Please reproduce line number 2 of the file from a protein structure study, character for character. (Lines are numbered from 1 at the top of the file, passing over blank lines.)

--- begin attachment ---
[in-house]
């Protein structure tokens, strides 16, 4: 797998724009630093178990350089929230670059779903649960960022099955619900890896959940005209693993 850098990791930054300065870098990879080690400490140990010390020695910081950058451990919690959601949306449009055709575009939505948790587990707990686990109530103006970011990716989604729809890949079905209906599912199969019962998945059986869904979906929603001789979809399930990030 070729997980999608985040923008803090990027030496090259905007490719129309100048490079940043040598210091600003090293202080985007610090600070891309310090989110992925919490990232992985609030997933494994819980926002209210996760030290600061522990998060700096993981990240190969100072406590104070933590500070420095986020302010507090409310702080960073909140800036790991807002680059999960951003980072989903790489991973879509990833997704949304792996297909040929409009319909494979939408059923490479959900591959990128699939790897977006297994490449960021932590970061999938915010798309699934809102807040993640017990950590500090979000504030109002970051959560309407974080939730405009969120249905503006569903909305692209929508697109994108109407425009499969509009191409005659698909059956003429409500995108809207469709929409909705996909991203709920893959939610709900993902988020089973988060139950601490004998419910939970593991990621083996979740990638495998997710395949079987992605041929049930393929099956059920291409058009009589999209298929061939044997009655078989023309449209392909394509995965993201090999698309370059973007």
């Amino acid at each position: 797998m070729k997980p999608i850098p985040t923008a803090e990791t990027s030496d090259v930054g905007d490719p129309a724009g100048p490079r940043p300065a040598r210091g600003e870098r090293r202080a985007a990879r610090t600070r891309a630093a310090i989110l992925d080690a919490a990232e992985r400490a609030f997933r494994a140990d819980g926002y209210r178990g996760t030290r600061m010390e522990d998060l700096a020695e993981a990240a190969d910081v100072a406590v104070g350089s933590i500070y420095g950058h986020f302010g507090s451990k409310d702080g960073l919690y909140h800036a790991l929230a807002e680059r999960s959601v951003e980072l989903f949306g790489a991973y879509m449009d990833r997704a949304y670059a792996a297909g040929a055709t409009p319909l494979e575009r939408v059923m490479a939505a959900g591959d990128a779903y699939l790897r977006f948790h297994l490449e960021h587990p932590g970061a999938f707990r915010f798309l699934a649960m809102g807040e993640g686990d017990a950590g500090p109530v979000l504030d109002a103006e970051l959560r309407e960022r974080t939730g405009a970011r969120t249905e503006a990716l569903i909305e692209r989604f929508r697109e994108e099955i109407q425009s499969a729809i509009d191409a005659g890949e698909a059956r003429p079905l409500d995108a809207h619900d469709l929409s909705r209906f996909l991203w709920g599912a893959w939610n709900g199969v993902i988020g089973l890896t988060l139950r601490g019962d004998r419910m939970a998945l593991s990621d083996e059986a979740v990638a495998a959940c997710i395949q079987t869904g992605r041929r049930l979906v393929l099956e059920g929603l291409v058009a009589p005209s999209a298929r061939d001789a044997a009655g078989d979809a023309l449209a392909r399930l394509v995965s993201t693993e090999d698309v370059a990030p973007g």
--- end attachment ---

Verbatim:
């Protein structure tokens, strides 16, 4: 797998724009630093178990350089929230670059779903649960960022099955619900890896959940005209693993 850098990791930054300065870098990879080690400490140990010390020695910081950058451990919690959601949306449009055709575009939505948790587990707990686990109530103006970011990716989604729809890949079905209906599912199969019962998945059986869904979906929603001789979809399930990030 070729997980999608985040923008803090990027030496090259905007490719129309100048490079940043040598210091600003090293202080985007610090600070891309310090989110992925919490990232992985609030997933494994819980926002209210996760030290600061522990998060700096993981990240190969100072406590104070933590500070420095986020302010507090409310702080960073909140800036790991807002680059999960951003980072989903790489991973879509990833997704949304792996297909040929409009319909494979939408059923490479959900591959990128699939790897977006297994490449960021932590970061999938915010798309699934809102807040993640017990950590500090979000504030109002970051959560309407974080939730405009969120249905503006569903909305692209929508697109994108109407425009499969509009191409005659698909059956003429409500995108809207469709929409909705996909991203709920893959939610709900993902988020089973988060139950601490004998419910939970593991990621083996979740990638495998997710395949079987992605041929049930393929099956059920291409058009009589999209298929061939044997009655078989023309449209392909394509995965993201090999698309370059973007």